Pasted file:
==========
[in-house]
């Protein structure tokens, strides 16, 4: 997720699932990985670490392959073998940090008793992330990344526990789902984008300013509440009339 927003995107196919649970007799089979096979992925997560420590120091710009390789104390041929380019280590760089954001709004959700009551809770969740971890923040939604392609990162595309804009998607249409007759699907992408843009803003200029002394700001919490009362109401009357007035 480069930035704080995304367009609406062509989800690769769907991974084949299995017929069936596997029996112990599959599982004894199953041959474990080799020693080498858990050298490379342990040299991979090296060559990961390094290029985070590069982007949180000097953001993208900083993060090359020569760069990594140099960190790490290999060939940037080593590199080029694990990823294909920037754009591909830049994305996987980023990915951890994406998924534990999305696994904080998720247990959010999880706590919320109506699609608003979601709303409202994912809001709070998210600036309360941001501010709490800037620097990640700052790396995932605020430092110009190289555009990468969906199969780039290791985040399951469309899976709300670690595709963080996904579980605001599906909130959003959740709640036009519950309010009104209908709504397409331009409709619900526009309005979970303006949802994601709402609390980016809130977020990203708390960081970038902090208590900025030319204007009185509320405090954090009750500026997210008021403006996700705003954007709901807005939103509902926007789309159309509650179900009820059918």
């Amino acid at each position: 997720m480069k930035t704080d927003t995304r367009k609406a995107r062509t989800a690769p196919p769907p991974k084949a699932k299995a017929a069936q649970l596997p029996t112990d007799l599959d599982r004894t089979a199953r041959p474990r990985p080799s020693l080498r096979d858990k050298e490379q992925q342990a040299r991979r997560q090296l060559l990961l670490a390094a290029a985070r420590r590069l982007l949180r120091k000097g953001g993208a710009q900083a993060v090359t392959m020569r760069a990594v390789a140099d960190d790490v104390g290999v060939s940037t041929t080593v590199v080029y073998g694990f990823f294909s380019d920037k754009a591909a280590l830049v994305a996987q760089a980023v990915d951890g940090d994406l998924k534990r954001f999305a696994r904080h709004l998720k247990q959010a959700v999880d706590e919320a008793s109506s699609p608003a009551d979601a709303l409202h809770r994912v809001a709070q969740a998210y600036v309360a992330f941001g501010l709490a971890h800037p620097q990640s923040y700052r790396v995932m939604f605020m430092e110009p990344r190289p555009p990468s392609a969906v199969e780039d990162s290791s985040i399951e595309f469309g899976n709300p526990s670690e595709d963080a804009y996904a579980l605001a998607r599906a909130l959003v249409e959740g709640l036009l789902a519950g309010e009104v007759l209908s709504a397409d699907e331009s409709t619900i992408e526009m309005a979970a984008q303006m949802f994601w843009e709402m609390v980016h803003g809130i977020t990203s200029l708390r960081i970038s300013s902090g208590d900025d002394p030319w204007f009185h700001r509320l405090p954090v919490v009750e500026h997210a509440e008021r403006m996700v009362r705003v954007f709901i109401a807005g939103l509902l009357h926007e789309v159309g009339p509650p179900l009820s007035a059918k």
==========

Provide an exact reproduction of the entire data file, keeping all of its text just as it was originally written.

[in-house]
């Protein structure tokens, strides 16, 4: 997720699932990985670490392959073998940090008793992330990344526990789902984008300013509440009339 927003995107196919649970007799089979096979992925997560420590120091710009390789104390041929380019280590760089954001709004959700009551809770969740971890923040939604392609990162595309804009998607249409007759699907992408843009803003200029002394700001919490009362109401009357007035 480069930035704080995304367009609406062509989800690769769907991974084949299995017929069936596997029996112990599959599982004894199953041959474990080799020693080498858990050298490379342990040299991979090296060559990961390094290029985070590069982007949180000097953001993208900083993060090359020569760069990594140099960190790490290999060939940037080593590199080029694990990823294909920037754009591909830049994305996987980023990915951890994406998924534990999305696994904080998720247990959010999880706590919320109506699609608003979601709303409202994912809001709070998210600036309360941001501010709490800037620097990640700052790396995932605020430092110009190289555009990468969906199969780039290791985040399951469309899976709300670690595709963080996904579980605001599906909130959003959740709640036009519950309010009104209908709504397409331009409709619900526009309005979970303006949802994601709402609390980016809130977020990203708390960081970038902090208590900025030319204007009185509320405090954090009750500026997210008021403006996700705003954007709901807005939103509902926007789309159309509650179900009820059918």
């Amino acid at each position: 997720m480069k930035t704080d927003t995304r367009k609406a995107r062509t989800a690769p196919p769907p991974k084949a699932k299995a017929a069936q649970l596997p029996t112990d007799l599959d599982r004894t089979a199953r041959p474990r990985p080799s020693l080498r096979d858990k050298e490379q992925q342990a040299r991979r997560q090296l060559l990961l670490a390094a290029a985070r420590r590069l982007l949180r120091k000097g953001g993208a710009q900083a993060v090359t392959m020569r760069a990594v390789a140099d960190d790490v104390g290999v060939s940037t041929t080593v590199v080029y073998g694990f990823f294909s380019d920037k754009a591909a280590l830049v994305a996987q760089a980023v990915d951890g940090d994406l998924k534990r954001f999305a696994r904080h709004l998720k247990q959010a959700v999880d706590e919320a008793s109506s699609p608003a009551d979601a709303l409202h809770r994912v809001a709070q969740a998210y600036v309360a992330f941001g501010l709490a971890h800037p620097q990640s923040y700052r790396v995932m939604f605020m430092e110009p990344r190289p555009p990468s392609a969906v199969e780039d990162s290791s985040i399951e595309f469309g899976n709300p526990s670690e595709d963080a804009y996904a579980l605001a998607r599906a909130l959003v249409e959740g709640l036009l789902a519950g309010e009104v007759l209908s709504a397409d699907e331009s409709t619900i992408e526009m309005a979970a984008q303006m949802f994601w843009e709402m609390v980016h803003g809130i977020t990203s200029l708390r960081i970038s300013s902090g208590d900025d002394p030319w204007f009185h700001r509320l405090p954090v919490v009750e500026h997210a509440e008021r403006m996700v009362r705003v954007f709901i109401a807005g939103l509902l009357h926007e789309v159309g009339p509650p179900l009820s007035a059918k």